In 2019, CBD and CFS sued FWS and the Interior Department. “It’s frankly astounding that anyone would promote spraying dangerous pesticides on wildlife refuges but if anyone would, it’s the pesticide pushers in the Trump administration,” said CBD senior attorney, Hannah Connor, at the time. “This is nothing but a shameless giveaway to the pesticide industry with no regard for our nation’s most vulnerable wildlife.” A year later, a federal judge rejected the lawsuit, allowing rampant contamination of some of the nation’s otherwise most pristine sites.

An update to CBD’s report was released, finding pesticide use expand 34% from 2016, to more than 363,000 acres of wild lands. Use of the most dangerous pesticides increased by more than 70% within this time frame.

To remedy the situation, the Senators are calling for the Refuge System to go further than before, and work to eliminate all toxic pesticide use in favor of the least-toxic, yet still effective minimum risk products on the market compatible with organic land care. The letter to FWS also asks for provisions that permit pesticide use on non-native species only for a limited basis and if compatible with a Refuge’s Comprehensive Conservation Plan. “As for a short-term fix,” the Senators say, “We ask that the 2014 memorandum issued by the United States Fish and Wildlife Service Chief James Kurth be reinstated, phasing out neonicotinoids.”

In addition to Senator Booker, Senators Ed Markey (D-MA), Bernie Sanders (I-VT), Kirsten Gillibrand (D-NY), Elizabeth Warren (D-MA), Alex Padilla (D-CA), Dianne Feinstein (D-CA), and Martin Heinrich (D-NM) signed on to the letter.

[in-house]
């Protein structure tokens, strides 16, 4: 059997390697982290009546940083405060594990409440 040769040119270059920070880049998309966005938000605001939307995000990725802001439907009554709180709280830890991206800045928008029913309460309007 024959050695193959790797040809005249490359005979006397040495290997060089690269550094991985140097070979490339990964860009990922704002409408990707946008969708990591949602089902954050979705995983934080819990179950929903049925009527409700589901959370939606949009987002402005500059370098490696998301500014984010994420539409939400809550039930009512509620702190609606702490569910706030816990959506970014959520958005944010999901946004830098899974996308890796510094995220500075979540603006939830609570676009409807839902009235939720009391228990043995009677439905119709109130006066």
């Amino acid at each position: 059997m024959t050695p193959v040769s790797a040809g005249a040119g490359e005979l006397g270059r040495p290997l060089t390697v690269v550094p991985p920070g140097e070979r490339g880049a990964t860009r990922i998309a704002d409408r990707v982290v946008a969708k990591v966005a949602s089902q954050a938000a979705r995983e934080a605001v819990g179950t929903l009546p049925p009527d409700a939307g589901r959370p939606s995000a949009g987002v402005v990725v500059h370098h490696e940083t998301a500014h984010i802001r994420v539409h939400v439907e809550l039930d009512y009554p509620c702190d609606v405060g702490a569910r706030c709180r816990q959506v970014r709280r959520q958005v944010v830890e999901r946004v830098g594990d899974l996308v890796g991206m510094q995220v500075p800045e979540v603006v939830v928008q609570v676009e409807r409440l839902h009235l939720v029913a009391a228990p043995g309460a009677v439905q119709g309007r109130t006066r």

Help support the efforts of these Senate champions by joining calls to urge FWS to reinstate Refuge System protections. Further support Senator Booker’s steadfast efforts to protect American children and the wider environment from toxic pesticides by urging your own Senators to join in cosponsoring the Protect America’s Children from Toxic Pesticides Act.

All unattributed positions and opinions in this piece are those of Beyond Pesticides.

Source: Senator Cory Booker (D-NJ) press release, Letter to FWS Director

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6 Responses to “U.S. Senators Urge Fish and Wildlife Service to Phase Out Pesticide Use in America’s Wildlife Refuges”

  1. 1
    Julia Young Says:

    The use of pesticides and herbicides is dangerous. Wildlife and people are both exposed to chemicals unknowingly of the risk involved. It is particularly important that wildlife preserves be protected for the future. More research is needed and even critical. Stop rubber stamping approval without knowing the future long term impact on nature and human beings .

  2. 2
    ROBERTA CLAYPOOL Says:

    CUT IT OUT – HORRIBLE – UNNECESSARY

  3. 3
    Carolyn Nieland Says:

    Please ban toxic pesticides and herbicides from America’s Wildlife Refuges!!!

  4. 4
    Thomas L. Nieland Says:

    Please ban toxic pesticides and herbcides from USA Wildlife Refuges!!!!

  5. 5
    priscilla martinez Says:

    Wildlife, and plant life, are God’s creations, we need to take better care of them, and their environment.

  6. 6
    Sheila Tran Says:

    Please stop using pesticides in wildlife refuges.